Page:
One of them struggles forward on hands and knees, an arm outstretched, warding off cobwebs, using a thin sliver of light from the padlocked stable door as a guide. The sudden appearance of light fires neurones, causing primeval instincts to urge the creature on. As though emerging from evolutionary autism, the creature recognises a subtle shift in the nature of the world and tries to respond. It has no words. It groans again, crawling on its belly now, its head on the floor, pressing its cheek into the dirt. Through the gap under the stable door it sees a concrete floor and the bottom layer of a bare brick wall. The creature coughs, spits and tries to make shapes out of random thoughts.

Movement. Voices in the heavens. A second creature stirs, waking, scanning the world, unseeing, apparently looking straight ahead but really trying to view the room from the corner of its eye. It too sees light by the door. Orientation. It sees a break in the light, torso shaped. Dust falls. It moves, unwrapping itself, uncurling, stretching. Unlike the first of its kind, evolution has taken a step forward. The creature stands and limps towards the door, slowly, carefully, crouching.

A foot drags. A stone turns. The creature by the door spins round, arms up and covering its head, knees drawn in, foetal. It cries. Tears run like flash flood streams through the dirt on its cheeks.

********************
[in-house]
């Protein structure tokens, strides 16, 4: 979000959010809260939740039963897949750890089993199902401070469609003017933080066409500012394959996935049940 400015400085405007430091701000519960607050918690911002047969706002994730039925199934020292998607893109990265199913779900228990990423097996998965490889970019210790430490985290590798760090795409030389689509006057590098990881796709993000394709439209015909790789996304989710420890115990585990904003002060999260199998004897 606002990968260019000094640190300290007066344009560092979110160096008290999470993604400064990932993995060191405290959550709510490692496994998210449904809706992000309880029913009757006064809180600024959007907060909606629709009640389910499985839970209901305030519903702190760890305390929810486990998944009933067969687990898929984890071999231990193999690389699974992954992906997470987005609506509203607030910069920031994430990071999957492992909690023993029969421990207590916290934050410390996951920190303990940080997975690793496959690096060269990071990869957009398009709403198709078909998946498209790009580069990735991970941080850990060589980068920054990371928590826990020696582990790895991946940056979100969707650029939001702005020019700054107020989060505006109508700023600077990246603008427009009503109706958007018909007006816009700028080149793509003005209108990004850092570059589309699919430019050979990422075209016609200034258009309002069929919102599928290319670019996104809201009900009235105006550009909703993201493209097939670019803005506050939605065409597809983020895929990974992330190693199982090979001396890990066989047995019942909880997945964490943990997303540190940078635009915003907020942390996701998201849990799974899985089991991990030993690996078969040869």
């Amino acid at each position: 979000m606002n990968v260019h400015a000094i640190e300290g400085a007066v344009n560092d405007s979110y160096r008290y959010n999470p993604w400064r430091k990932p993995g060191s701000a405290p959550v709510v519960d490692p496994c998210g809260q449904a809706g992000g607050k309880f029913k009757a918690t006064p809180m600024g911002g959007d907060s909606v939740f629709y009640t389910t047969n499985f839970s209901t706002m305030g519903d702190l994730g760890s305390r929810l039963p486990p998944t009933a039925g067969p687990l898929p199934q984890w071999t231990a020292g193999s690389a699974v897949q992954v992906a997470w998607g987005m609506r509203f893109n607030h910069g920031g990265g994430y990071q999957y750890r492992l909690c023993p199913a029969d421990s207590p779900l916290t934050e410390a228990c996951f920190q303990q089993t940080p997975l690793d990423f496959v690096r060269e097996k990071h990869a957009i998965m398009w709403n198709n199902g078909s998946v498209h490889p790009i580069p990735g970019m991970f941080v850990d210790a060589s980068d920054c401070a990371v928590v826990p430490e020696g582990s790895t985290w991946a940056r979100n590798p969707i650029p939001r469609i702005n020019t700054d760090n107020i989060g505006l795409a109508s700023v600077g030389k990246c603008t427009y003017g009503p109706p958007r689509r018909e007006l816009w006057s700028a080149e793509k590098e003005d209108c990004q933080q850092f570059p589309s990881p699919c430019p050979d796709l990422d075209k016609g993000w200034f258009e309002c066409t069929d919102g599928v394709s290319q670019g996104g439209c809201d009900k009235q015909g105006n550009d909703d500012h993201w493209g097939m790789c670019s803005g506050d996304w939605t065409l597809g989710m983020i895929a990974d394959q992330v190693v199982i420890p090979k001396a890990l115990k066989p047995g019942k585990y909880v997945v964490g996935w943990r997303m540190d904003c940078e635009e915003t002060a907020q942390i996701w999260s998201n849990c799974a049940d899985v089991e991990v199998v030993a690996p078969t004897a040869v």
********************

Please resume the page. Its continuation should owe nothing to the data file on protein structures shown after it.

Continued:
The walking creature reaches the door, feels in the dark for the source of the mewling, finds a head and cradles it. Slender fingers become tangled in matted hair. Stroking. They are both crying. Evolution takes another step forward.

"What the fuck have they done to you?" says the second creature. Light and soft. Female.

She is the last of the tribe, the last of the three souls delivered on Friday night, two females and a male. One lies in bliss in the room above the milking parlour. The male lies in the dirt in the middle of some demented local death and she, the last innocent on earth, the boy’s comforter, has no idea what’s happened to him, except that he was the first to walk up the stairs. When he was brought back he was as high as a kite. Since coming down he's been insensible, a mute child.

The girl upstairs is a junkie. It only took a couple of hours for her to start crawling up the walls. She’d probably been looking for a hit for a while. When the thin man with the strange accent told her she'd get a fix if she went upstairs, the girl didn't hesitate, but then they all have some things in common, she guesses; homeless, hopeless, dossing, drunk, high and stupid.

The boy convulses, coughing again, a deep, rasping belly bark. The girl feels something warm on her arm, and assumes it's spittle. She rubs her hand over the sputum and raises it to her nostrils. She's sober now. Stone cold sober and, like all livestock, petrified by the smell of fresh blood.

"Oh, my God, oh my God", she sobs, chilling, feeling her skin turn to goose bumps. The volume rises as her heart rate leaps. A step change. Exponential. She's screaming at the top of her voice.